Other causes of cancer are not preventable. Currently, the most significant unpreventable risk factor is age. Basis researches, 87 percent of cancer cases in people ages 50 years or older.
The following table (National Cancer Institute 2016) gives the estimated numbers of new cases and deaths for each common cancer type:
||Estimated New Cases
|Breast (Female — Male)
||246,660 — 2,600
||40,450 — 440
|Kidney (Renal Cell and Renal Pelvis) Cancer
|Leukemia (All Types)
|Lung (Including Bronchus)
The three most common cancers in men, women, and children are as follows:
- Men: Prostate, lung, and colorectal
- Women: Breast, lung, and colorectal
- Children: Leukemia, brain tumors, and lymphoma
Doctors usually prescribe treatments based on the type of cancer, its stage at diagnosis, and the person’s overall health.
Innovative research has fueled the development of new medications and treatment technologies.
Below are examples of approaches to cancer treatment:
- Chemotherapy aims to kill cancerous cells with medications that target rapidly dividing cells. The drugs can also help shrink tumors, but the side effects can be severe.
- Hormone Therapy involves taking medications that change how certain hormones work or interfere with the body’s ability to produce them. When hormones play a significant role, as with prostate and breast cancers, this is a common approach.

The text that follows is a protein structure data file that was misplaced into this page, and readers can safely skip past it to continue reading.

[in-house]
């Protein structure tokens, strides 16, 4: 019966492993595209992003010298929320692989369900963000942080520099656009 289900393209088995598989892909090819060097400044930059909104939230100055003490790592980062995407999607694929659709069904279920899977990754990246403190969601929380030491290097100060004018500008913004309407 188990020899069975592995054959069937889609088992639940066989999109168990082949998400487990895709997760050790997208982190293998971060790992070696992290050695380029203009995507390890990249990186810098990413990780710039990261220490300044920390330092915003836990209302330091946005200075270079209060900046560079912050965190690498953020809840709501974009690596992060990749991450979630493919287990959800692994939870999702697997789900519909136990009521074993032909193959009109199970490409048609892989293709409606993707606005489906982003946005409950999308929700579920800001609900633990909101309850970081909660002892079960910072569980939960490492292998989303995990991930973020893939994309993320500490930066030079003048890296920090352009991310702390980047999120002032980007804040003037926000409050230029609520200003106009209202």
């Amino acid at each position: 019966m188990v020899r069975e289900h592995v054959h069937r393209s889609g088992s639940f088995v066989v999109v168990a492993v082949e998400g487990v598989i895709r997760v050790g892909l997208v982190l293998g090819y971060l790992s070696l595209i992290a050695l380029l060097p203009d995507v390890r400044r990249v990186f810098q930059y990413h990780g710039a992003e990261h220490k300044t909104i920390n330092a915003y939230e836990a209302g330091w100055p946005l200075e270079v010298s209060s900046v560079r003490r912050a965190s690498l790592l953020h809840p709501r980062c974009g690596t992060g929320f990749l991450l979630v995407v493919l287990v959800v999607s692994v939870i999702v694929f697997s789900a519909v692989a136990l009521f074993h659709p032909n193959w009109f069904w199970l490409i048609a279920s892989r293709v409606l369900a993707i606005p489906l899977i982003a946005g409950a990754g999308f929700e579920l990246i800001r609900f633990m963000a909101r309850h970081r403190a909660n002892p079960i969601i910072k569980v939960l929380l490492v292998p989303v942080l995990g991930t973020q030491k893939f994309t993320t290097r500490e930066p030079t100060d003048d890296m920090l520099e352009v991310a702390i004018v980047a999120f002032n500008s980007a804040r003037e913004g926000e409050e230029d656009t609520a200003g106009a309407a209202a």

- Immunotherapy uses medications and other treatments to boost the immune system and encourage them to fight cancerous cells. Two examples of these treatments are checkpoint inhibitors and adoptive cell transfer.
- Precision Medicine, or Personalized Medicine, is a newer, developing approach. It involves using genetic testing to determine the best treatments for a person’s particular presentation of cancer. Researchers have yet to show that it can effectively treat all types of cancer, however.
- Radiation Therapy uses high-dose radiation to kill cancerous cells. Also, a doctor may recommend using radiation to shrink a tumor before surgery or reduce tumor-related symptoms.
- Stem Cell Transplant can be especially beneficial for people with blood-related cancers, such as leukemia or lymphoma. It involves removing cells, such as red or white blood cells, that chemotherapy or radiation has destroyed. Lab technicians then strengthen the cells and put them back into the body.
- Surgery is often a part of a treatment plan when a person has a cancerous tumor. Also, a surgeon may remove lymph nodes to reduce or prevent the disease’s spread.
- Targeted Therapies perform functions within cancerous cells to prevent them from multiplying. They can also boost the immune system. Two examples of these therapies are small-molecule drugs and monoclonal antibodies.
Doctors will often employ more than one type of treatment to maximize effectiveness.